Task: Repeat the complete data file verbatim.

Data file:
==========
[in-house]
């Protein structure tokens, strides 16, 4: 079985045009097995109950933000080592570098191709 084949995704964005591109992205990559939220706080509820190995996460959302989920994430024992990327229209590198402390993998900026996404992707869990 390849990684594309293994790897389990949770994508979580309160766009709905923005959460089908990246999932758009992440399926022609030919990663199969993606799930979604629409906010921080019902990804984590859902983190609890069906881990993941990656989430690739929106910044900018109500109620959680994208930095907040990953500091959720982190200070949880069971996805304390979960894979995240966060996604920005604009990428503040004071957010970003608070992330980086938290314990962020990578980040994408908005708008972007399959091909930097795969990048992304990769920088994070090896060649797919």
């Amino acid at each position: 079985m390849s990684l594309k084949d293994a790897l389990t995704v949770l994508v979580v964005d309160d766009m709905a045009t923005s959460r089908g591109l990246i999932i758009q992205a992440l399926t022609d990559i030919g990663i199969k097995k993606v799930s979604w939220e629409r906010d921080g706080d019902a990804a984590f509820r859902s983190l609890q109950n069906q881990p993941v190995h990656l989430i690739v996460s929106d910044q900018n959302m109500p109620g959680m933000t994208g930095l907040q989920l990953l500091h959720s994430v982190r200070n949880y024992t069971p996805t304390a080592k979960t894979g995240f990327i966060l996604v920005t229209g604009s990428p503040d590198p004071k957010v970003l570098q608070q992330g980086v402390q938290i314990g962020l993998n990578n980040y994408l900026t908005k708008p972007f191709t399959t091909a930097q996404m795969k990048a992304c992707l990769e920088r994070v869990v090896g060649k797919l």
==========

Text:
[in-house]
């Protein structure tokens, strides 16, 4: 079985045009097995109950933000080592570098191709 084949995704964005591109992205990559939220706080509820190995996460959302989920994430024992990327229209590198402390993998900026996404992707869990 390849990684594309293994790897389990949770994508979580309160766009709905923005959460089908990246999932758009992440399926022609030919990663199969993606799930979604629409906010921080019902990804984590859902983190609890069906881990993941990656989430690739929106910044900018109500109620959680994208930095907040990953500091959720982190200070949880069971996805304390979960894979995240966060996604920005604009990428503040004071957010970003608070992330980086938290314990962020990578980040994408908005708008972007399959091909930097795969990048992304990769920088994070090896060649797919």
């Amino acid at each position: 079985m390849s990684l594309k084949d293994a790897l389990t995704v949770l994508v979580v964005d309160d766009m709905a045009t923005s959460r089908g591109l990246i999932i758009q992205a992440l399926t022609d990559i030919g990663i199969k097995k993606v799930s979604w939220e629409r906010d921080g706080d019902a990804a984590f509820r859902s983190l609890q109950n069906q881990p993941v190995h990656l989430i690739v996460s929106d910044q900018n959302m109500p109620g959680m933000t994208g930095l907040q989920l990953l500091h959720s994430v982190r200070n949880y024992t069971p996805t304390a080592k979960t894979g995240f990327i966060l996604v920005t229209g604009s990428p503040d590198p004071k957010v970003l570098q608070q992330g980086v402390q938290i314990g962020l993998n990578n980040y994408l900026t908005k708008p972007f191709t399959t091909a930097q996404m795969k990048a992304c992707l990769e920088r994070v869990v090896g060649k797919l």